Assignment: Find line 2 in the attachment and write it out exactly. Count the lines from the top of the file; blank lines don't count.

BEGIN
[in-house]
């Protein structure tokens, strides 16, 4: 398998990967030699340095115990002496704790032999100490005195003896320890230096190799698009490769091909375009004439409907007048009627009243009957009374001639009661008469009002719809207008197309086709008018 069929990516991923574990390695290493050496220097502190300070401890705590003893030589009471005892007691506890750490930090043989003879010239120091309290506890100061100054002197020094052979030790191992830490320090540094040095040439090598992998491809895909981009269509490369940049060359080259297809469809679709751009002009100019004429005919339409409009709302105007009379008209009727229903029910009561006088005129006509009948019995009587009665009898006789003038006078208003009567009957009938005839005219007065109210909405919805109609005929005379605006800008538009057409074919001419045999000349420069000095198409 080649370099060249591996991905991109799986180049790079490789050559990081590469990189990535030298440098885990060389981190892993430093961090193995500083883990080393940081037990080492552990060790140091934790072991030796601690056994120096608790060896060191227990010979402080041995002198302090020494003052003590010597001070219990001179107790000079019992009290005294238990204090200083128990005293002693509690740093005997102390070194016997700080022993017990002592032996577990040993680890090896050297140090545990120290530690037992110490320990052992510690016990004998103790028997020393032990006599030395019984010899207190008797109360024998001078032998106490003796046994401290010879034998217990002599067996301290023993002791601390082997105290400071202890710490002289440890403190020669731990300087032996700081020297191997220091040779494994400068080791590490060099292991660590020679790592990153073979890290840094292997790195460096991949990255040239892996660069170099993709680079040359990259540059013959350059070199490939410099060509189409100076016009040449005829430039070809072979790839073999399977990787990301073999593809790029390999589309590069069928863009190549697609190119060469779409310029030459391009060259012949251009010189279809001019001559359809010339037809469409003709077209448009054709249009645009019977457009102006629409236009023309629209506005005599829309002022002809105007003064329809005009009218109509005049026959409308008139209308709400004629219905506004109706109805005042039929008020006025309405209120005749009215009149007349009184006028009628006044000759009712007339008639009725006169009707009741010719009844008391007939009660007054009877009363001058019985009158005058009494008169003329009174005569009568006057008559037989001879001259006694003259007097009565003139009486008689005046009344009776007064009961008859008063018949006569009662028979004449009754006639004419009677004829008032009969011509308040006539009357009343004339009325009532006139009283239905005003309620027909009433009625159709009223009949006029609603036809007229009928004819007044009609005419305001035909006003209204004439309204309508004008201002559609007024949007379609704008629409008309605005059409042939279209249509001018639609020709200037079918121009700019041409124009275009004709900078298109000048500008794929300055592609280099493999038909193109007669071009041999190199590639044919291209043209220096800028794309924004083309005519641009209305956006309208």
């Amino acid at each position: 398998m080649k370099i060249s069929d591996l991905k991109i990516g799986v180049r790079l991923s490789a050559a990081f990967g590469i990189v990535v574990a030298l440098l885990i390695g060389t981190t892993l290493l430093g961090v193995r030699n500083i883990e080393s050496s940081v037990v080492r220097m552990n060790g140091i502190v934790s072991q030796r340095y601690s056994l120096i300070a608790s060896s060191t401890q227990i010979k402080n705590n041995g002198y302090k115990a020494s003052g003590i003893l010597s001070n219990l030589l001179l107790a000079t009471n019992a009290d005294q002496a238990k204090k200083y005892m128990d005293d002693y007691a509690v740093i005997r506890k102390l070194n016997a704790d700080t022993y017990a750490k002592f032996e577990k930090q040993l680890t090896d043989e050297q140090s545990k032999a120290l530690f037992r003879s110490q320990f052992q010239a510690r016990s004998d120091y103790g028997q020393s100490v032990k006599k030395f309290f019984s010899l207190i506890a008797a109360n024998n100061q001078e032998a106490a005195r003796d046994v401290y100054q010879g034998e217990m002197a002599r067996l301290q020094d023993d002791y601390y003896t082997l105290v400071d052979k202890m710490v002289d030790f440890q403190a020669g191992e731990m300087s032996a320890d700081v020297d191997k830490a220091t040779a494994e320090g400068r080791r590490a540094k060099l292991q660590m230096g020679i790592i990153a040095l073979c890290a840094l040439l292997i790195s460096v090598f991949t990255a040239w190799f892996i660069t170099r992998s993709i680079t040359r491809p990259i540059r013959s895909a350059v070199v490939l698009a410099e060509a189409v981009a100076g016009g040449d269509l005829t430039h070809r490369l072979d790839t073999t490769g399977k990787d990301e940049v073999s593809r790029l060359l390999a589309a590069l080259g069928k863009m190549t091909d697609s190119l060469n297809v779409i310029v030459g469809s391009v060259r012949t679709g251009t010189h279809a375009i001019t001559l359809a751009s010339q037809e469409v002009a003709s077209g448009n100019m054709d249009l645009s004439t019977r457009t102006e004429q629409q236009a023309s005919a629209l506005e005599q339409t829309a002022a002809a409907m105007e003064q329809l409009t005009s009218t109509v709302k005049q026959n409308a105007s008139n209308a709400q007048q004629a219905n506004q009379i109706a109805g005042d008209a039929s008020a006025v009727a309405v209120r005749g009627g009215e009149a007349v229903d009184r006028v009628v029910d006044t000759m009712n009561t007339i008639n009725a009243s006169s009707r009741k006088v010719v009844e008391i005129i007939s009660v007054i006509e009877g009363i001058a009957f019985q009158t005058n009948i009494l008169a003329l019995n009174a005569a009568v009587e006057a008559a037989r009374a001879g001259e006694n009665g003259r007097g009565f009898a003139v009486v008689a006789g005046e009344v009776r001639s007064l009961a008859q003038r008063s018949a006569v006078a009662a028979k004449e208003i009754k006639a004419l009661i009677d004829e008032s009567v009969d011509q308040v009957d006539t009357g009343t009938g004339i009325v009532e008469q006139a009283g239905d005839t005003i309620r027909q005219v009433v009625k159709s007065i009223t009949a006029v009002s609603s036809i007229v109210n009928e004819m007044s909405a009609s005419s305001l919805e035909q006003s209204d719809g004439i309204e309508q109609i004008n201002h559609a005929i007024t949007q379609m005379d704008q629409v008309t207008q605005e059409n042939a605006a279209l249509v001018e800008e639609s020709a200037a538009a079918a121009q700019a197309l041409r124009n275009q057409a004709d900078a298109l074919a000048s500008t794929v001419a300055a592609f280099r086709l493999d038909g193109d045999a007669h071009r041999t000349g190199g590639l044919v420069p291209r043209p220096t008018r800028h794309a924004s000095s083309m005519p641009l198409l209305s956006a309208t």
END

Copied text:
């Protein structure tokens, strides 16, 4: 398998990967030699340095115990002496704790032999100490005195003896320890230096190799698009490769091909375009004439409907007048009627009243009957009374001639009661008469009002719809207008197309086709008018 069929990516991923574990390695290493050496220097502190300070401890705590003893030589009471005892007691506890750490930090043989003879010239120091309290506890100061100054002197020094052979030790191992830490320090540094040095040439090598992998491809895909981009269509490369940049060359080259297809469809679709751009002009100019004429005919339409409009709302105007009379008209009727229903029910009561006088005129006509009948019995009587009665009898006789003038006078208003009567009957009938005839005219007065109210909405919805109609005929005379605006800008538009057409074919001419045999000349420069000095198409 080649370099060249591996991905991109799986180049790079490789050559990081590469990189990535030298440098885990060389981190892993430093961090193995500083883990080393940081037990080492552990060790140091934790072991030796601690056994120096608790060896060191227990010979402080041995002198302090020494003052003590010597001070219990001179107790000079019992009290005294238990204090200083128990005293002693509690740093005997102390070194016997700080022993017990002592032996577990040993680890090896050297140090545990120290530690037992110490320990052992510690016990004998103790028997020393032990006599030395019984010899207190008797109360024998001078032998106490003796046994401290010879034998217990002599067996301290023993002791601390082997105290400071202890710490002289440890403190020669731990300087032996700081020297191997220091040779494994400068080791590490060099292991660590020679790592990153073979890290840094292997790195460096991949990255040239892996660069170099993709680079040359990259540059013959350059070199490939410099060509189409100076016009040449005829430039070809072979790839073999399977990787990301073999593809790029390999589309590069069928863009190549697609190119060469779409310029030459391009060259012949251009010189279809001019001559359809010339037809469409003709077209448009054709249009645009019977457009102006629409236009023309629209506005005599829309002022002809105007003064329809005009009218109509005049026959409308008139209308709400004629219905506004109706109805005042039929008020006025309405209120005749009215009149007349009184006028009628006044000759009712007339008639009725006169009707009741010719009844008391007939009660007054009877009363001058019985009158005058009494008169003329009174005569009568006057008559037989001879001259006694003259007097009565003139009486008689005046009344009776007064009961008859008063018949006569009662028979004449009754006639004419009677004829008032009969011509308040006539009357009343004339009325009532006139009283239905005003309620027909009433009625159709009223009949006029609603036809007229009928004819007044009609005419305001035909006003209204004439309204309508004008201002559609007024949007379609704008629409008309605005059409042939279209249509001018639609020709200037079918121009700019041409124009275009004709900078298109000048500008794929300055592609280099493999038909193109007669071009041999190199590639044919291209043209220096800028794309924004083309005519641009209305956006309208």